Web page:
Fouad Ali El Himma

Hassan II, only framing it in a way befitting of today’s highly politically sensitive environment. Such assertions are absurd. There is no one in Morocco that could advise the King on how to mix a Manhattan better than Fouad Ali El Himma. Of course, for El Himma, now that the PJD is in charge of the government, there is no safer place to drink one than in the Palace.

I wouldn’t call what’s happening in Morocco democracy, but I would be happy with something like: “I Can’t Believe It’s Not Democracy.” 

A. T. B. © 2011


Posted in Abdelilah Benkirane, Democracy, Moroccan Constitution 2011, MOROCCO, Morocco Legislative Election 2011, PJD | Tagged | 6 Comments

PJD: Mission Impossible?

Abdelilah Benkirane, the PJD’s (Justice and Development) leader, is living an enviable political moment. His party’s electoral win hurtled him into the inner circle of the King’s decision making process. He was summoned to the Palace to be officially nominated as Prime Minister and tasked with the formation of a new government today. He will most likely be advised of the King’s agenda in due time and required to ensure that his future government’s plan of action accommodates it. I am fairly certain that the King’s agenda and the PJD’s coalesce under the general premise that the primary focus is the nation’s interest.

The PJD surged in the polls taking 107 of 395 Parliament seats last Friday humbling the parties known to form Morocco’s power structure. Al-Istiqlal came in a distant second with 60 seats. Of the 13 million registered voters, 45.6% participated. The results of Morocco’s first “wave” election show that there is a national consensus that the country’s traditional and sclerotic political parties might be the source of all evil. There is an urgent need for a dramatic transformation of the political culture and the PJD might very well be the harbinger of genuine democracy in Morocco.  

I admit I was too conventional in my analysis of the outcome of the election. I figured it would follow a familiar script in which al-Ahrar, al-Istiqlal, PAM, or al-Itihad al-Ishtiraki would take the lead. The PJD, a moderate Islamist party which has been dismissed as too radical, humiliated, scorned, and ridiculed by an ossified political structure that hoped it would flare and fizzle, has emerged as a change agent of epic proportions. It has cast itself during the electoral campaign as an alternative to the political oligarchy whose wealth and control over national resources are no longer enough to buy it an electoral victory. The majority of Moroccans, including the youths of 20 February Movement, the internet and social media savvy rebels and activists who most certainly do not share the PJD’s views, concede it is the only political party in Morocco today with the fire power and a grand enough ambition to remodel the Moroccan political structure and change its withering ways. The party promised real solutions to the enormous problems Abbas El Fassi’s cratering government exacerbated, if not created. It announced bold and dramatic changes: decreasing poverty by 50%, increasing minimum wage by 50%, and eradicating corruption.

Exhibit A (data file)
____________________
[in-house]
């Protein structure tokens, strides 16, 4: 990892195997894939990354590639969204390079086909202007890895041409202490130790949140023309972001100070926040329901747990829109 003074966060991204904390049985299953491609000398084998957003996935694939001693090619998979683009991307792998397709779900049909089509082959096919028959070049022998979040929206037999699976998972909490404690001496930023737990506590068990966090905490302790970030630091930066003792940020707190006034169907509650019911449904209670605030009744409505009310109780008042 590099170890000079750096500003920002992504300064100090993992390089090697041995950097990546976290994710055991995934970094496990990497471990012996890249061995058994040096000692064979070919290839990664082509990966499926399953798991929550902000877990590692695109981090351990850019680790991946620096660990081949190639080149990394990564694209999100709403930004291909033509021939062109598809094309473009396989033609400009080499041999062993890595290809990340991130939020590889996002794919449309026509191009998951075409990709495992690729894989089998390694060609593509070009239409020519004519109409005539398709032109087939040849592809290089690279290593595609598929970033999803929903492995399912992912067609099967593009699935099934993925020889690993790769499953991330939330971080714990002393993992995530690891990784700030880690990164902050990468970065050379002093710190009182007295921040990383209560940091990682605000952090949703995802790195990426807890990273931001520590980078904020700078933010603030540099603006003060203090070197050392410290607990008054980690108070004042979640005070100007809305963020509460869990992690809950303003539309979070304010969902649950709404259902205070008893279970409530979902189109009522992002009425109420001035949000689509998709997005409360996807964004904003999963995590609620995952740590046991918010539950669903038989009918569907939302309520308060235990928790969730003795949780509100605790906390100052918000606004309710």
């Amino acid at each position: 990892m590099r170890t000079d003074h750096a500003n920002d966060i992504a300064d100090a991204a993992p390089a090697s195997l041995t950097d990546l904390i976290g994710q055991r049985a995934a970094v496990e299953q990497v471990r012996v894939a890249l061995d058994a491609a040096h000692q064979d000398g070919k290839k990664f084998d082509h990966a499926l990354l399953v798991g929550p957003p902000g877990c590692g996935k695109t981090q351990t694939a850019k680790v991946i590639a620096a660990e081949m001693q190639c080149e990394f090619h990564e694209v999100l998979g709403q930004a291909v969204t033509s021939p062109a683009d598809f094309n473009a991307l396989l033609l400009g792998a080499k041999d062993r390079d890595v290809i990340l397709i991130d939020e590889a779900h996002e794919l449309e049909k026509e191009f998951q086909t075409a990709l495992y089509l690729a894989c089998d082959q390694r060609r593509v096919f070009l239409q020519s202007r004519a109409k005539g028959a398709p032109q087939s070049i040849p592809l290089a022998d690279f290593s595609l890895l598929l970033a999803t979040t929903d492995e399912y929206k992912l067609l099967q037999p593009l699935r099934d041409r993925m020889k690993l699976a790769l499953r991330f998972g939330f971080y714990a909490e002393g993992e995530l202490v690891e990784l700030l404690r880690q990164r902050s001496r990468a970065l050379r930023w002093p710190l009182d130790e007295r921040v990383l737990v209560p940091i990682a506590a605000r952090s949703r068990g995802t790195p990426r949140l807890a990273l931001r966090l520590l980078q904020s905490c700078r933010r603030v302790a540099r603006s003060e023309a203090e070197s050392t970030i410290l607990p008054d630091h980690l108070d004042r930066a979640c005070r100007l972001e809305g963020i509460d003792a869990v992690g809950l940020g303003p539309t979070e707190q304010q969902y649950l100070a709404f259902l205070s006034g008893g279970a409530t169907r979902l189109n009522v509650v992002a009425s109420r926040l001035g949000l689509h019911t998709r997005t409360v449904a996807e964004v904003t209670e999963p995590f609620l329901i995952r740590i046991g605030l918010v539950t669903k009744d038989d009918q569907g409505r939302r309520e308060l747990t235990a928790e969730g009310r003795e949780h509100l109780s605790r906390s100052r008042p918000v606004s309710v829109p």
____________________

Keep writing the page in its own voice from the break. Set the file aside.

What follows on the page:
Benkirane was able to masterfully steer his party to tap the people’s simmering angst about a crippling stagflation. He demonstrated a confident command of issues and a knack for sound bites Moroccans related to. His eloquent, yet colloquial rhetoric is often change inspiring exhortations suffused with passion and clarity and carrying just the right amount of florid quotations from the Koran and the Hadith. By emphasizing high ethical standards in the practice of politics, he was able to attract a sizable young electorate that has grown tired of the self-serving back-room deals of the other parties. Public anger at a coterie bent on morally and physically looting the country and the global economic distress brought the PJD back from political irrelevance and front and centered it on the electoral stage.

Needless to say, The PJD will have to live up to the huge expectations of the Moroccan people. Benkirane often bridled at the criticism that the PJD is an Islamist party explaining that it is a political party that uses Islam as a reference. Nonetheless, its perceived religious doctrine evokes serious concern among moderate Moroccans that the party’s hardliners will attempt to cut the country’s ties with the West. There is a sense among people that the PJD will remain locked into its dogmatic orthodoxies; there is a fear its minders will start patrolling the streets shutting down bars and evacuating beaches enforcing scriptures. The PJD’s leadership is well aware that doing so will sabotage its future. It will have to fashion itself into an icon of political moderation and religious tolerance.